It’s autumn, and there’s a chill and a busyness in the air. Not that the summer wasn’t busy – it was incredibly so – but there’s a definite sense of activity and transformation afoot. Caleb Parkin and I recently presented our performance #smartcitydampdatacitizenspectaculecture as part of Bristol Biennial. The festival seems to be getting bigger and better every year, with a really interesting international programme and a dedicated commitment to engaging communities and sites around Bristol with unusual and experimental work.
Our spectaculecture was me and Caleb’s artistic response to the Bristol Approach to Citizen Sensing, on which we’ve been lead artists since January 2016. This project sought to find new ways of citizens coming together to design and use sensing technologies to affect social change. In this instance, it was damp in private rented accommodation, and a group of residents, technologists, data scientists, activists and designers have designed and prototyped a system that tenants can use to gather data that can be used against problem landlords or to inform the City Council around housing policy. Caleb and I were given the opportunity to use the At-Bristol planetarium (as part of an initiative called the Data Dome, to develop and present experimental content) to present an artistic response. Of course we jumped at the idea.
The performance was an incredible collage of lecture, video poetry and performance, in what was a kind of portrait of, or perhaps a 360º live essay on, the city of Bristol. We incorporated archival research with filmed footage of launderettes, parks, the Council Chamber and our yard at home. We wove together meditations on civic, domestic and commercial space, with theoretical texts by Debord, Bakhtin, Massey and Perec. And then we tried to play a chaotic game of volleyball across the audience with lots of light up accessories, and I gave everybody a banana. Proper photos and videos to follow, as soon as we get them!
In other interdisciplinary news, I’ve spent quite a lot of this year working on a few projects with researchers at Southampton University. One of these was Protein Pressures, an AHRC Connected Communities project led by Hubbub, an environmental communications charity in London, and Emma Roe, a lecturer in Geography at the University of Southampton. Emma and I worked together on Foodscapes in 2013 and 2014, developing participatory and arts-based research activities to explore issues around food (in)security and an idea of ‘becoming ecological citizen’. You can read more about that in Emma Roe and Michael Buser’s article for Cultural Geographies here. Protein Pressures was a development of this project, and centred around some community food workshops in Hackney, and some public events at Somerset House as part of the Utopia season. It was a really interesting collaboration and bore some valuable outcomes, including deeper knowledge about people’s food practices (especially in relation to animal- and plant-based protein) and the ways in which they consider connects between these and environmental factors (such as climate change and food insecurity). Hubbub have produced an initial report and recipe book linked to the project, which you can see here. Emma and I anticipate on writing something up for an academic context in the new year.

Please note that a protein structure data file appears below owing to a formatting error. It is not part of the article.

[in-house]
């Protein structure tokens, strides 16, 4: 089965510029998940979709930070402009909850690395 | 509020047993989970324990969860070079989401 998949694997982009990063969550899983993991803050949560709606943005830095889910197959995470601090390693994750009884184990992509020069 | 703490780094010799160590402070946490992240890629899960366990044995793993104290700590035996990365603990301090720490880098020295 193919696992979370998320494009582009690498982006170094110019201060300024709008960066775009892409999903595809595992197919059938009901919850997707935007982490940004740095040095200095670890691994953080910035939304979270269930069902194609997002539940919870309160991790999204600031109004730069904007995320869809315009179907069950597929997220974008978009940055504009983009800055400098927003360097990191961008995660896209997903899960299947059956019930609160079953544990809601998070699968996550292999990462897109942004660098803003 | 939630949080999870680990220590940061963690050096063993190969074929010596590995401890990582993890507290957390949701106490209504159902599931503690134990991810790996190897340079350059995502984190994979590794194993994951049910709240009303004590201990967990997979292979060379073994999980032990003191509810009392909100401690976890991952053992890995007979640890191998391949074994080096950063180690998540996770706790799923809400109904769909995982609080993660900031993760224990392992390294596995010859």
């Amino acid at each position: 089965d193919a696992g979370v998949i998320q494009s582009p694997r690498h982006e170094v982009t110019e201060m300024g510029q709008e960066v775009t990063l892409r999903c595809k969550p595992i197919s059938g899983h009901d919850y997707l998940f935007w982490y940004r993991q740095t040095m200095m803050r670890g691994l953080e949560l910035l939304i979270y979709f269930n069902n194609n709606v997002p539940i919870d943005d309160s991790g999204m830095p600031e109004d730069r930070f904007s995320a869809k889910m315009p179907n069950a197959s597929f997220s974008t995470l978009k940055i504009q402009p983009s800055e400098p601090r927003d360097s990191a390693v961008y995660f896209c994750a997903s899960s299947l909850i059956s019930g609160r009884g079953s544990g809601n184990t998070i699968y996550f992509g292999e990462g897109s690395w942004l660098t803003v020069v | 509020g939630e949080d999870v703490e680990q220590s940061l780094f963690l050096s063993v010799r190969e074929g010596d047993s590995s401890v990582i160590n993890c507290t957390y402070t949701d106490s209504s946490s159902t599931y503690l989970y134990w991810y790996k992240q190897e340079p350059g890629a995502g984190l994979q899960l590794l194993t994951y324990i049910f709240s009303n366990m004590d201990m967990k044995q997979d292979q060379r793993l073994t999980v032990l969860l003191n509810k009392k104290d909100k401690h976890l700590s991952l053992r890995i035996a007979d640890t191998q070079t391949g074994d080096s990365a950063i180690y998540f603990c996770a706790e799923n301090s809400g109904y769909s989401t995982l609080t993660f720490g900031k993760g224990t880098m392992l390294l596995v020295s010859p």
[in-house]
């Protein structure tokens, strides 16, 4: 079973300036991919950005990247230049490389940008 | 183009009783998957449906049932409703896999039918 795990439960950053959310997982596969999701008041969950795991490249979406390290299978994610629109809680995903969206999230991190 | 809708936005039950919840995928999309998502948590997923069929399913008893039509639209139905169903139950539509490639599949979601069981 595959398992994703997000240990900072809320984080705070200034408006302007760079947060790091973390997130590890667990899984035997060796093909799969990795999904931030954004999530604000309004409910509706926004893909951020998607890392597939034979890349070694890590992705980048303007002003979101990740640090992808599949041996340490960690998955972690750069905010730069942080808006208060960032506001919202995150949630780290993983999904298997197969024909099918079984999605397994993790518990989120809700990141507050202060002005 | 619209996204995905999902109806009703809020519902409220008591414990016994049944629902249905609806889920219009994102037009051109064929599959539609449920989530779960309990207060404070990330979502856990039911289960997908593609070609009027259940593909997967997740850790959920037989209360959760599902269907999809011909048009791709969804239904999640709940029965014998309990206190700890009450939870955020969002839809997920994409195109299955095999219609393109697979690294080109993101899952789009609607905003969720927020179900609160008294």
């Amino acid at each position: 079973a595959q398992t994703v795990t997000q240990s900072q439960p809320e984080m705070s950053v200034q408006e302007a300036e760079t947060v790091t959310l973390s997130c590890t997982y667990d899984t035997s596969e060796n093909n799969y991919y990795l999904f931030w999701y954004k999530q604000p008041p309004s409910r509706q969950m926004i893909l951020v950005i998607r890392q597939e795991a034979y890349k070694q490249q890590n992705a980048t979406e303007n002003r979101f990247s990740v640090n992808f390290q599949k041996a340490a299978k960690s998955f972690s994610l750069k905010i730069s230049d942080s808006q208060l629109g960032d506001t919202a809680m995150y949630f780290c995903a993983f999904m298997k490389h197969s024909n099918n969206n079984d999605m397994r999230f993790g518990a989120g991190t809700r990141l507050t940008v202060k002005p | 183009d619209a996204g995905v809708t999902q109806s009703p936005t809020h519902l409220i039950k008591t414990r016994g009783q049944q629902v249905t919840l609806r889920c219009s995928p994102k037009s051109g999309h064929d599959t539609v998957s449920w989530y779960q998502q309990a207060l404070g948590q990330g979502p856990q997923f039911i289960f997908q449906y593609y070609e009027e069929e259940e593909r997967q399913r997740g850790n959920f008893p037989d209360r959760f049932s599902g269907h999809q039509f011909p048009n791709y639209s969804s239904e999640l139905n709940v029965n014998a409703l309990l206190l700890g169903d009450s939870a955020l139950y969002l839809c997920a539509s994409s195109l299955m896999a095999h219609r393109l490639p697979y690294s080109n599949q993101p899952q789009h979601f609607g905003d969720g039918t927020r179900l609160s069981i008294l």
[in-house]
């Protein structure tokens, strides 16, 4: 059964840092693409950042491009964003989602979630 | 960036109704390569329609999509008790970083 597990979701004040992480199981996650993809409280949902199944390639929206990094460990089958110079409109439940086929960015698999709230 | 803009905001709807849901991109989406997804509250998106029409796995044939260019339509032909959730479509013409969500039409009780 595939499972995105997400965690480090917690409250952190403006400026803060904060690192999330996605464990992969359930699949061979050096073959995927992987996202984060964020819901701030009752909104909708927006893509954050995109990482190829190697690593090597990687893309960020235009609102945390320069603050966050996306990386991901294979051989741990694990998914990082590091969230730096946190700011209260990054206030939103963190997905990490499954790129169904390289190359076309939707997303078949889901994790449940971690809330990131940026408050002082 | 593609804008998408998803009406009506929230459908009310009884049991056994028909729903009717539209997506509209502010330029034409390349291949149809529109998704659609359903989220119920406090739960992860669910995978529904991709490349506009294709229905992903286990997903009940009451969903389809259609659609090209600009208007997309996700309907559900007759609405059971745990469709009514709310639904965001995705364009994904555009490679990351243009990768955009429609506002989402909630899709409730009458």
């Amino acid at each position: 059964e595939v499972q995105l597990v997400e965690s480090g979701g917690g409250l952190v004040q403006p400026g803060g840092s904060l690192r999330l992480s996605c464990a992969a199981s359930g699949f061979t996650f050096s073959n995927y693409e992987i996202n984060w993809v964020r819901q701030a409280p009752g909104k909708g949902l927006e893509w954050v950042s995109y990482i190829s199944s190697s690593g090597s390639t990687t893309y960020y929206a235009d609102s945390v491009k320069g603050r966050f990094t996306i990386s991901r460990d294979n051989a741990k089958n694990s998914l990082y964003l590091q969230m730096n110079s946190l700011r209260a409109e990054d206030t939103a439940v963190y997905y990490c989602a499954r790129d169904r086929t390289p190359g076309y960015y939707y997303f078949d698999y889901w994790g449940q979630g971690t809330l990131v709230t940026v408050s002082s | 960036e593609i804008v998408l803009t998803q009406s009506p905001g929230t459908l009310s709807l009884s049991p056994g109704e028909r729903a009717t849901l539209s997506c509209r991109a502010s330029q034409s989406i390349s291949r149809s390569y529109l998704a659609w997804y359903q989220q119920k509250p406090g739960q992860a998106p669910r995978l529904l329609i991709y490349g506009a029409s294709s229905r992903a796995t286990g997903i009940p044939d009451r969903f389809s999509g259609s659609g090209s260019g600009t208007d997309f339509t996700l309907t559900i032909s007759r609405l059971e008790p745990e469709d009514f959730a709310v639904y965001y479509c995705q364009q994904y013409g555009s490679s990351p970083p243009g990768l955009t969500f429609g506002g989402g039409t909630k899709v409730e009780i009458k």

I’ve also been working part time as a Research Fellow in Geography and Environment at Southampton for the past six months, on a couple of projects related to antimicrobial resistance. My role has been involved contributing creative and participatory methods into research projects operating across disciplines – with colleagues from geography, nursing, microbiology, engineering, environmental science and law. Although obviously challenging at times, it’s been deeply inspiring and rewarding, and is an exciting new departure to be taking in life. I’m just entering into a phase of public engagement with a two projects – one around AMR and hand hygiene in hospitals, and another about bathroom cleaning practices and AMR in waste water. Watch this space!